Christopher Thompson's Closing the Deal: Drug and alcohol abuse a problem for NH businesses
A FEW WEEKS ago, loyal Closing the Deal reader Celeste Clark reached out to me to comment on a few of my recent columns. Celeste had some positive feedback for me, and she also brought to my attention a topic that I haven't ever really thought much about: the impact alcohol and drug abuse has on businesses in New Hampshire.
Celeste Clark is the executive director for the Raymond Coalition For Youth (www.rcfy.org). The coalition's focus is to promote positive youth development and strengthen community assets by coordinating services and opportunities through prevention initiatives.
Celeste got involved in 2000, when the University of New Hampshire came to Raymond and conducted a Youth Risk Behavior Survey. The results of the survey showed a concerning number of kids abusing drugs and alcohol. Having four young children at the time, Celeste felt compelled to get involved. She has served as the executive director of the Raymond Coalition For Youth for the last eight years.
Its work is focused heavily on education and working within the community to prevent drug and alcohol abuse. And the interesting part is that they aren't focused solely on teaching children about the dangers of drugs. It's adults, too. Celeste and I had an interesting conversation about how all of this impacts the business community, and I was floored to learn about the magnitude of this problem.
In December 2012, PolEcon Research, in collaboration with New Futures released a survey titled, "The High Cost of Excessive Alcohol Consumption in New Hampshire." The research details some very concerning trends in our state. Excessive alcohol consumption leads to a slew of problems within our communities, but the one thing that stood out to me was how the problem impacts business.
Excessive alcohol consumption costs the state more than $1.15 billion annually in lost productivity and earnings and increased expenditures for health care and public safety costs, the report states. That is a staggering number. It's interesting to consider what this means to businesses that have employees who may contribute to this problem.
If you're involved in the management of people in a business, you know that people are typically the most valuable asset of an organization. And when there are issues that produce decreases in productivity, that is a problem that has more of an impact than most people realize.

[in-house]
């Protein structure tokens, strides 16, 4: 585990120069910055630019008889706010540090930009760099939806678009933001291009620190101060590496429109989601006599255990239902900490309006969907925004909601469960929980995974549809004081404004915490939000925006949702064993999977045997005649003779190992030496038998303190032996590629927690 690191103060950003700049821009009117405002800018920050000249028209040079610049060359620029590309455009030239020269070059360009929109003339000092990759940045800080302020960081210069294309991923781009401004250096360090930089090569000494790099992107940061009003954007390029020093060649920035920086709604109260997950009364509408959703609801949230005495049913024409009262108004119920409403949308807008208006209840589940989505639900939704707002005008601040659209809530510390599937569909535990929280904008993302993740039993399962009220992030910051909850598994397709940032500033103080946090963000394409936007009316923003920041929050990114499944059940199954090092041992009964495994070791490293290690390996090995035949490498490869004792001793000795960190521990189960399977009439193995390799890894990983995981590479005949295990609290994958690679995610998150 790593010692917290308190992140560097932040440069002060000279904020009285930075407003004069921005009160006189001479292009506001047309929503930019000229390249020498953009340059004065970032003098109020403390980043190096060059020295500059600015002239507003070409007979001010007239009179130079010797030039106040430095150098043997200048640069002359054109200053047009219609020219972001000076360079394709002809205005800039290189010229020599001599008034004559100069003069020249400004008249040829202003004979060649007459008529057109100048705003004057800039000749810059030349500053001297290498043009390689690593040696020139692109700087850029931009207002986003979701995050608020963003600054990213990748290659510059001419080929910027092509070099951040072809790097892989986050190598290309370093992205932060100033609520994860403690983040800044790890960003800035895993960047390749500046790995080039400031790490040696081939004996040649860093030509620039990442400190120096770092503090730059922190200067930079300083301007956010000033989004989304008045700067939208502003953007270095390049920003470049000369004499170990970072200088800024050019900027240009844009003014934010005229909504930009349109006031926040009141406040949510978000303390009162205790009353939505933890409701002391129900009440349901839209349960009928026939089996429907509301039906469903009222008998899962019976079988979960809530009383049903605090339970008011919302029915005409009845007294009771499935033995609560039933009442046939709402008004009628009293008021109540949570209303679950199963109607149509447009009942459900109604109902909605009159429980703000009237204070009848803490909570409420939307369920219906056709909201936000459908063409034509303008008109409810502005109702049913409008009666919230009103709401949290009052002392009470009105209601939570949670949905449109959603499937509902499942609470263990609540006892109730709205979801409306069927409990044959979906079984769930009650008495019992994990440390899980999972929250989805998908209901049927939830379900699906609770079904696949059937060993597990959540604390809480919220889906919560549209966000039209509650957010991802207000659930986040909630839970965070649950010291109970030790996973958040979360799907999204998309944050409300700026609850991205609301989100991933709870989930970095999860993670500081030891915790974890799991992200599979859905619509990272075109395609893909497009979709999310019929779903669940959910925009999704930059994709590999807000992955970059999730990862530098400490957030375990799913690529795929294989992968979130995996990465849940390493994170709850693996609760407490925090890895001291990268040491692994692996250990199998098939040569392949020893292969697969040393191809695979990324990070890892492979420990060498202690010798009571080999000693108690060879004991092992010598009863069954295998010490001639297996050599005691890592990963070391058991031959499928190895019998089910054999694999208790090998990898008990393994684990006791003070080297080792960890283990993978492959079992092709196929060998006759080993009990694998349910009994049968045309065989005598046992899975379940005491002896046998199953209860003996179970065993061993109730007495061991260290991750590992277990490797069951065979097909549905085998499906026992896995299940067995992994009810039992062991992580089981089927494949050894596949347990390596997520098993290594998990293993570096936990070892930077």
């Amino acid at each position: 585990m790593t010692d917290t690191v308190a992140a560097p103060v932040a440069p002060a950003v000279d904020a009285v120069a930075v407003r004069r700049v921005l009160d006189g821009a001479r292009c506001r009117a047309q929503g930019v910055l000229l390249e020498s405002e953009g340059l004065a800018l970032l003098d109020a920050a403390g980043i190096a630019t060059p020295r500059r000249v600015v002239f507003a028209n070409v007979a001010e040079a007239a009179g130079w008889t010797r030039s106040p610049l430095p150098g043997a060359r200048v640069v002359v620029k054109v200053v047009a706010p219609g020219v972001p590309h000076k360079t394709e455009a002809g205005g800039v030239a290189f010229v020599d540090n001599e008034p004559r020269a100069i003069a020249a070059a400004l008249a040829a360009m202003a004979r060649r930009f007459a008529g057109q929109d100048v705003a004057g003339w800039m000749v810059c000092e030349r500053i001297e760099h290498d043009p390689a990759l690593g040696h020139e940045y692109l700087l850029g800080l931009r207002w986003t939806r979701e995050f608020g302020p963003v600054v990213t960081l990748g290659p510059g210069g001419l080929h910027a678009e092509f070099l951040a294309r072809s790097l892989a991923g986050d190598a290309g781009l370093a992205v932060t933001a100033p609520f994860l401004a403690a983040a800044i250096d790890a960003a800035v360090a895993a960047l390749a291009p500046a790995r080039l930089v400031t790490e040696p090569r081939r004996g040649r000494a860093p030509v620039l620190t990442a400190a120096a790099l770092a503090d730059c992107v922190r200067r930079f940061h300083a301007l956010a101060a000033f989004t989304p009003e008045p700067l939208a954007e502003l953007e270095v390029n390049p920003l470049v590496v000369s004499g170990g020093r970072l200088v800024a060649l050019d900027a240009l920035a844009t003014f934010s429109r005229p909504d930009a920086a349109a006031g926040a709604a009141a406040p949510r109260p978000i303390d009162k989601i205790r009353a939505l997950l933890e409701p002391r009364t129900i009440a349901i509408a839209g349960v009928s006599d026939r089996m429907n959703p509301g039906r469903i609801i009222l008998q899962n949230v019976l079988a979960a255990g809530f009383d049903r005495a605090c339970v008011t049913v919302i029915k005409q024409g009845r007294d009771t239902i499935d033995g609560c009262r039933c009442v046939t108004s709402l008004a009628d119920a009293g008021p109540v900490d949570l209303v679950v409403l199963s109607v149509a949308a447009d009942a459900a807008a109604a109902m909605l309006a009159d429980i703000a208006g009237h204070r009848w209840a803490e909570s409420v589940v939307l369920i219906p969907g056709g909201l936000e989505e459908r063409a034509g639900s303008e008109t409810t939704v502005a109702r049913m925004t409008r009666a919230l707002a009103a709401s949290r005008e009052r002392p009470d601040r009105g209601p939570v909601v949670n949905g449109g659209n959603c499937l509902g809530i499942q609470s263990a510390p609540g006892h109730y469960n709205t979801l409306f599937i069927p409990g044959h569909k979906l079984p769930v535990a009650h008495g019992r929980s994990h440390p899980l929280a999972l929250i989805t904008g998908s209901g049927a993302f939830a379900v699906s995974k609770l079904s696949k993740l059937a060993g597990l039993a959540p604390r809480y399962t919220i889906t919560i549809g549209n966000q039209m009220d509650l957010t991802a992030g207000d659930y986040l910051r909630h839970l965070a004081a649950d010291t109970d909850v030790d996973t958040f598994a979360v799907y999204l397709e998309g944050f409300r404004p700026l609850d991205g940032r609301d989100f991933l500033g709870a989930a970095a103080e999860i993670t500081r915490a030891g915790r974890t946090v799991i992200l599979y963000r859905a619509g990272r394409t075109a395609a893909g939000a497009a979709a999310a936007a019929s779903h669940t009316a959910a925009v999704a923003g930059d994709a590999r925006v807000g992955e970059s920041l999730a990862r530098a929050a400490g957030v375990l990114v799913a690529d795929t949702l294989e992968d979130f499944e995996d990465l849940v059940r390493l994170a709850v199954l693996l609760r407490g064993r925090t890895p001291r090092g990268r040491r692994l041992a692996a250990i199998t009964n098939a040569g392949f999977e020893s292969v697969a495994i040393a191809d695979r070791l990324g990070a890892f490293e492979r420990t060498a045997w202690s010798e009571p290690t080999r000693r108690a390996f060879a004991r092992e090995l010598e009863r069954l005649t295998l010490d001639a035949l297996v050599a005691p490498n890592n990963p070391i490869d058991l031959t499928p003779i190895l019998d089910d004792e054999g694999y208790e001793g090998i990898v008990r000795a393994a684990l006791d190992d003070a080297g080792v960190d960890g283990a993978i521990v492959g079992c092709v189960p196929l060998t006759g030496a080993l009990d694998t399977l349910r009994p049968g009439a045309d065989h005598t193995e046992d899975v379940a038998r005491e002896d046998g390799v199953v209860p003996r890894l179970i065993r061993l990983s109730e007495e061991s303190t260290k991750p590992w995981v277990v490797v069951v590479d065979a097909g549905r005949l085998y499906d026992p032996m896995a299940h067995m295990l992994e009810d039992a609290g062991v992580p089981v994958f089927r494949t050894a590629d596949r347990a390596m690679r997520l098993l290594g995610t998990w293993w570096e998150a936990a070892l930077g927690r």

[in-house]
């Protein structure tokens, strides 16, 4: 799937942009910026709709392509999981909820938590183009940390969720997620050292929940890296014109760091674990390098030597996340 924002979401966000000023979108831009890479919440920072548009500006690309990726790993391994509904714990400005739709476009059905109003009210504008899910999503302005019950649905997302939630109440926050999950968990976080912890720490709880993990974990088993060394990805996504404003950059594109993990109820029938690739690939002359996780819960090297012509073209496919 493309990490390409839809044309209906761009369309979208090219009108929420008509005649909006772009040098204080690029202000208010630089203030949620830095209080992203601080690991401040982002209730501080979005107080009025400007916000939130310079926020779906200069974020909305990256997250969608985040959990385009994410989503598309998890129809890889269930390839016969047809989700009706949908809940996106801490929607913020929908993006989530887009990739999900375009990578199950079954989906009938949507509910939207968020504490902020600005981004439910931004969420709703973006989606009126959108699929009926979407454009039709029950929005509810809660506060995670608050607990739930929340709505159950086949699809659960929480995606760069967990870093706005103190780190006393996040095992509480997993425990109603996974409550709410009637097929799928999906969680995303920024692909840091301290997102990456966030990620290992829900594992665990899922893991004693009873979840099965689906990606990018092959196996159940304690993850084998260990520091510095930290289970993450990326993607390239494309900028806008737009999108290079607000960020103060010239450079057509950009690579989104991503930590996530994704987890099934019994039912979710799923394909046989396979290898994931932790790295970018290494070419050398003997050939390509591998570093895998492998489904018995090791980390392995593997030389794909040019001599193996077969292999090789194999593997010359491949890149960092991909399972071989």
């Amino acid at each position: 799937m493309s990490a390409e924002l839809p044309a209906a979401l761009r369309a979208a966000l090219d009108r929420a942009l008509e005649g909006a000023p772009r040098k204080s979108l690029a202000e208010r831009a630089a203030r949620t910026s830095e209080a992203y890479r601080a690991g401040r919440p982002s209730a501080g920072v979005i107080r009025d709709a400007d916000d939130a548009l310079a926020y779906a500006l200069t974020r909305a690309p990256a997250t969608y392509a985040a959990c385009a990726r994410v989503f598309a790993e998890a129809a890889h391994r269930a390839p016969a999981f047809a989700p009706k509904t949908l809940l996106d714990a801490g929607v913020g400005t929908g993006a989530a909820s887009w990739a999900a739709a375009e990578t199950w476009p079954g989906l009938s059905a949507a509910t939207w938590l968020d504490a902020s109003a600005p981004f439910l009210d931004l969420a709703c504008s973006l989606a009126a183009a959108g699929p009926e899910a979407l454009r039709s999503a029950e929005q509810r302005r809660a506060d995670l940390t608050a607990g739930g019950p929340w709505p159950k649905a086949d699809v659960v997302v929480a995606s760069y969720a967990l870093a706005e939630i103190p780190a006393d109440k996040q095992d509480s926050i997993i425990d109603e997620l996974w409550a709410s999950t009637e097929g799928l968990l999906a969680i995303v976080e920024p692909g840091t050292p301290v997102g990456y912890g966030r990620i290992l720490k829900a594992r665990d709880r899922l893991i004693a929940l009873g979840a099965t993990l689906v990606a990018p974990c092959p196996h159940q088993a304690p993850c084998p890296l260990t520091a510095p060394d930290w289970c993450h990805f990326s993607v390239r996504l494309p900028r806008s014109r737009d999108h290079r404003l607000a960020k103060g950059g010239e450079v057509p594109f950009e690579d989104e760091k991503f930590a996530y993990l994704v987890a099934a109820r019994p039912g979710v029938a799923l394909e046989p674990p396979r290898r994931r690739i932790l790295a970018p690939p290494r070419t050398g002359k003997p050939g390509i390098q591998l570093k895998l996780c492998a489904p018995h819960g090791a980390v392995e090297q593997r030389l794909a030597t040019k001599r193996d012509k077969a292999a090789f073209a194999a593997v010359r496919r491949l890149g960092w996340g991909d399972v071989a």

According to the report, more than 54,000 workers with an alcohol dependency or abuse problems are employed by New Hampshire businesses. That results in more than $27 million in alcohol attributed absenteeism costs and more than $71 million in loss of output by the affected employees.
Celeste explained to me that she spends a lot of time speaking with business leaders about creating a drug-free workplace. Drug abuse is equally as big of a problem as alcohol abuse and is usually related. Celeste encourages companies to implement a drug testing policy as a requirement of hiring and random drug testing to ensure employees remain drug free.
The work that Celeste Clark and her team does is important for the children in our communities, the businesses that play a critical role in the success of their employees and the success of the state's economy. Their passion and tireless efforts have a positive impact in the lives of many and for that, we should be thankful for all they do.
We can all do our part to help educate people on the dangers of drug and alcohol abuse, and develop corporate cultures that support a healthy environment that provides opportunities to get people the help they need when necessary.
Christopher Thompson (firstname.lastname@example.org) writes Closing the Deal weekly for the Sunday News.